Whenever something, anything bad happens in the world, Facebook and Twitter become ground zero for false compassion. Every Tom, Dick, and Harry has to let everyone else know how sorry he feels for *insert “tragedy” here.
Some events are, indeed, calamities. Even so, I do not for one minute believe that many people are actually “deeply sorry” or that their “hearts go out to the victims” as the latest trending hashtag would have you believe.
Before social media, some might make the “those poor people” comment, but most folks would simply talk about the tragedy itself. Those that truly felt sympathy or empathy would donate time, money, or goods. Usually that donation was done privately other than a few loudmouths that always had to let everyone else know just how generous they were.
Nowadays, anyone with an internet connection feels the need to let everyone else know just how much they care.
“No really guys, I spent 2 minutes watching the YouTube clip about the Colorado floods, and spent 20 seconds updating my status about how sad I am for those poor people. By the way, did you watch the Kardashians last night?!”
I find, that when you strip away the façade of sincerity, most people honestly do not care; rather, they feel they are supposed to say such things. Sure, everyone quickly thinks the Nairobi Mall incident awful, but past that they are just glad it was not them. Or take the Rwanda massacre for example.
The United Nations adopted a resolution on Dec. 9, 1948 following World War II and the Holocaust which stated that “The Contracting Parties confirm that genocide, whether committed in time of peace or in time of war, is a crime under international law which they undertake to prevent and to punish.” The massacres in Rwanda clearly constituted genocide, so why didn’t the world step in to stop the slaughter? Instead, the world just watched. Where were all the tweeters of the world then?
Now plenty of people do truly and deeply care; however, they are not blasting tweets about their empathy, they give.
Earlier I mentioned the loudmouths–I find that they give less than the people that never say a word. Usually we find out from third-party leaks about the silent givers charity because the leaker believes the donor should be recognized, much to the donor’s chagrin.
Unfortunately, social media has created an entire society of loud-mouths offering worthless platitudes.
I feel so bad for furloughed employees.
My thoughts and prayers go out to the victims of the Navy shooting.
My deepest sympathies to the family of Grumpy Cat.
To turn a classic cliché–when you send your deepest condolences to everyone, you are indifferent to everyone.
If you are truly affected by a tragedy, I sincerely doubt you are going to tweet about it.
OMG, flood water rising. #IShouldGetOutOfHere
Blood and shrapnel everywhere #Bostonbombing #BostonStrong.
Not to make light of disasters, but when catastrophe strikes, your first impulse should not be to reach for your phone. If you are there and unhurt, act to help others. If you are at home, no one cares that you think you need to tell them you care.
But maybe we feel the need to tell people we care in order to feel like we care. Perhaps we have become too insensitive to all the violence and suffering in this world and that by saying we feel so and so’s pain, we hope to connect.
Yet, research shows social media tends to have the opposite effect.
Facebook usage causes depression and anxiety as we compare the edited and glamorized lives of others to our own. It is the modern way of keeping up with the Joneses.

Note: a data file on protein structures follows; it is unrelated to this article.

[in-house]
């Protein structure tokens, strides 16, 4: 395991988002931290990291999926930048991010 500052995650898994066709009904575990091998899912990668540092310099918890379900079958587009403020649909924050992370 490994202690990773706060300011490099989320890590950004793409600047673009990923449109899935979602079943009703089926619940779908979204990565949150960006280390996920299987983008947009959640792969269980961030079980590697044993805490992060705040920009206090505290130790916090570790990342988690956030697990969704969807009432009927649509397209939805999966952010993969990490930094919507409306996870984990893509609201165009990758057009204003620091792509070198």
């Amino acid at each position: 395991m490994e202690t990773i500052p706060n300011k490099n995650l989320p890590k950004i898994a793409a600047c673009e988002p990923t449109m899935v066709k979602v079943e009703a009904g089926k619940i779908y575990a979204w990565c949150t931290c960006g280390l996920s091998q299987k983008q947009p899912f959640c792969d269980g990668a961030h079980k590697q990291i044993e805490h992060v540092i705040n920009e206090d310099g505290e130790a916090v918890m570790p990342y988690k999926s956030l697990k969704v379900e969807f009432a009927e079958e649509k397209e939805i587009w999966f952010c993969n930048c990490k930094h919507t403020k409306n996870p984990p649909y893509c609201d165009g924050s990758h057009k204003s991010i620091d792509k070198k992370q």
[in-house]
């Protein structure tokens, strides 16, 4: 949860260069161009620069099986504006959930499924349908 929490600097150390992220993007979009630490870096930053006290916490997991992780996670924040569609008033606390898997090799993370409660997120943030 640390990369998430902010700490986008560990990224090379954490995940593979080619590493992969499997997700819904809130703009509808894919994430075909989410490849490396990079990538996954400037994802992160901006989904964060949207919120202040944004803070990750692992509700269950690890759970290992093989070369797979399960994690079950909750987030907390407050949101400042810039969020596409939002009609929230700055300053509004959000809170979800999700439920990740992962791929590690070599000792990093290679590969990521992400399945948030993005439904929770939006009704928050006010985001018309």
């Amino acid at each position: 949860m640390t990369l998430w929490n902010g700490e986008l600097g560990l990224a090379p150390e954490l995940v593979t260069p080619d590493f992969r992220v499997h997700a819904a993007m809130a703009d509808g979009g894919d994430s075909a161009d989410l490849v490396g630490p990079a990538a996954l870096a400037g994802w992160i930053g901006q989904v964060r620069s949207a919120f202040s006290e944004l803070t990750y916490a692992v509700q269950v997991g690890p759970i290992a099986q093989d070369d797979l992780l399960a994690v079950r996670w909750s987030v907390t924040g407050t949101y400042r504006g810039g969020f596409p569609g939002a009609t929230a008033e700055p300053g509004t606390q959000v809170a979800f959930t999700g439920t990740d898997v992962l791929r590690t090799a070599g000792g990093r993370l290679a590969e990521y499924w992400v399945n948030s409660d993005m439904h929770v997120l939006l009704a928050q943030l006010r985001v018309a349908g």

By telling people you care, you get plenty of Likes and Retweets and Comments and Favorites, etc. You tell yourself that you are simply letting people know you care and they let you know that they care that you care. But that is a delusion. This is personal validation not actually caring.
Despite that, social media has incredible power to help people help each other in times of tragedy.
I have a friend that is a certified disaster relief expert and journeyman carpenter and has helped rebuild communities in New Orleans after Katrina, Haiti, and is now on his way to Colorado. He volunteers with an outfit that makes sure the workers get food and housing while they toil, but does not pay nor provide transportation to and from the disaster area. He does not have much money to his name or even a car, and he never says a word to his friends about the charity work he does. He planned on scrounging up money for a bus ticket or even hitching to get there. However, his brother’s fiancé went on Facebook asking to help fund my friend’s trip.
He did not ask her to, and even requested she take the post down. She refused and soon thereafter was overwhelmed by the response. People gladly gave to the point that he quickly surpassed the amount needed for bus fare. It should not come as a surprise that he donated the surplus to the families he is helping.
No one would have known if not for his future sister-in-law. It is with humility and true compassion that my friend approaches his work. And that humility drives his friends and family to help not only him, but people they will never meet. That is true sincerity and compassion.
We should all strive to remember Philippians 2:3. “Do nothing out of selfish ambition or vain conceit. Rather, in humility value others above yourselves.” Social media is a hive of vanity, deceit, and feigned sympathy. When disaster strikes and you are truly moved, give. Sacrifice time, donate money, lend talents, or send supplies. If you feel the need to post a message, use social media to motivate others to help rather than conveying false platitudes or telling everyone how much you are contributing. It is better to say nothing than to speak empty words, and it is better to help others rather than feed your ego and need to be liked. Armstrong Williams is on Sirius/XM Power 110, 6-7 p. m. and 4-5 a. m., Monday through Friday and S. C WGCV 4-5 p.